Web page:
During the mid- to late-1960s, the main slogans of the African American social justice movements were “freedom now” and “Black Power.”  It was recognized that both political power and economic power were required to attain greater freedom and empowerment in the United States.

As civil rights leader Stokely Carmichael put it in the 1966 pamphlet Power & Racism: What We Want, “We should begin with the basic fact that black Americans have two problems: they are poor and they are black… Any program to end racism must address itself to that reality….”

Sadly, in the past half century there has been limited progress in the political sphere and even less improvement in the economic space.

The current 117th Congress has 57 Black members, which is consistent with the African American demographic representation. But African Americans remain deeply under-represented in political power when looking at the Senate and in governorships.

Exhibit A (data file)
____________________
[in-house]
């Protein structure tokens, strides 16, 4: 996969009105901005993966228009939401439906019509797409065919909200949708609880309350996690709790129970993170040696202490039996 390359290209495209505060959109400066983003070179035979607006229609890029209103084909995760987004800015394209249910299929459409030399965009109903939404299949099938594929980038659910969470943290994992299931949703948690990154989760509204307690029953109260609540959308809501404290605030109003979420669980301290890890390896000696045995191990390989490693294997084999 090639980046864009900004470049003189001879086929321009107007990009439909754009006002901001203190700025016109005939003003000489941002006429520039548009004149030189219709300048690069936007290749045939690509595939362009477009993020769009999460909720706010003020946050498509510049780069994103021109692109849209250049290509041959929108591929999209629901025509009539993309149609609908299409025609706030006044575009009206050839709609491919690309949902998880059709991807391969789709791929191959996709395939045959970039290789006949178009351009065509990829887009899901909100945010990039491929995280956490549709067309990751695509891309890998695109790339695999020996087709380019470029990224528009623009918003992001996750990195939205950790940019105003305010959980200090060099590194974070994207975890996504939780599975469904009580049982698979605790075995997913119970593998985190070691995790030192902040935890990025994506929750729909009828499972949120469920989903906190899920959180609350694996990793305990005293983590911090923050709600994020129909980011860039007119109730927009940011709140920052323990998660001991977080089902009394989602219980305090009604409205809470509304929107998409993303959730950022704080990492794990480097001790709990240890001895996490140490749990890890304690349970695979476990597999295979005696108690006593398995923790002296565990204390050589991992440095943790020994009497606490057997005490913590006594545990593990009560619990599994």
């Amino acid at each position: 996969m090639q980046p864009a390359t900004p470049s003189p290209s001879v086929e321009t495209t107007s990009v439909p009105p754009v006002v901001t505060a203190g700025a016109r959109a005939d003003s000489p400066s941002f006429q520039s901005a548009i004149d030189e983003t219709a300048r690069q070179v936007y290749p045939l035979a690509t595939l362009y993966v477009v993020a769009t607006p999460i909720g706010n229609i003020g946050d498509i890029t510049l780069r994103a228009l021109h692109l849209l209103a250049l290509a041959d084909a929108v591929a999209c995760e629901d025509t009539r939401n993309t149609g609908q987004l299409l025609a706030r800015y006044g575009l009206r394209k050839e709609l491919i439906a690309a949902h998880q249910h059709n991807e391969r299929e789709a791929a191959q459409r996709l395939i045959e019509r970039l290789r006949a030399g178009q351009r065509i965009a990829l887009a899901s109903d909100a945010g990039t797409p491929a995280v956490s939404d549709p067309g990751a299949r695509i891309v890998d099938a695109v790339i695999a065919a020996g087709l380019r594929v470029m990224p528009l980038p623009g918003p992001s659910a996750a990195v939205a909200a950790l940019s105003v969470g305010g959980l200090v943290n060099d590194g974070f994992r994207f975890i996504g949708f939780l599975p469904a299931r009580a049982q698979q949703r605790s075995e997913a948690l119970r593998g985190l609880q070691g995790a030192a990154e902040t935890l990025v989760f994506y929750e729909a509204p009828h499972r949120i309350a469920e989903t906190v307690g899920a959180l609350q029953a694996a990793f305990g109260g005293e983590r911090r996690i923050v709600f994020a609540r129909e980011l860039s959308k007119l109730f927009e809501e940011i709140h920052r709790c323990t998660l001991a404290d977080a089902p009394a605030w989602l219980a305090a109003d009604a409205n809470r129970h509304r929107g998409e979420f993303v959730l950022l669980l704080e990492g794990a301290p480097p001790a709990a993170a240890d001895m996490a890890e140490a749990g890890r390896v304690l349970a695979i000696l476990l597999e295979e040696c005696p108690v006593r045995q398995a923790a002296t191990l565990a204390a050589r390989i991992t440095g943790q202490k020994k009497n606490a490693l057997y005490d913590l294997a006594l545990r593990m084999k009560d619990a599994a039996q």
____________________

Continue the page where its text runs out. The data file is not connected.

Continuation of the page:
Currently only 3 percent of all U.S. senators are African American, though Blacks are 13 percent of the American population. There are currently no Black governors, which shows a lack of political strength at the statewide level.

In terms of economics there has been some progress, with a decline of poverty in the African American community over the last 60 years.  Yet, Black/white disparities in income, unemployment, and most particularly wealth have remained strong.  According to 2019 data, African Americans have only 6 percent of the wealth of white Americans, leaving African Americans in deep asset poverty and overall financially vulnerable.

The 1960s racial justice leaders understood that political and economic power are interconnected.

“With power, the masses could make or participate in making the decisions which govern their destinies, and thus create basic change in their day-to-day lives,” Stokely Carmichael wrote.

Read the full article about Black electoral and economic power by Dedrick Asante-Muhammad and Connor Sanchez at Inequality.org.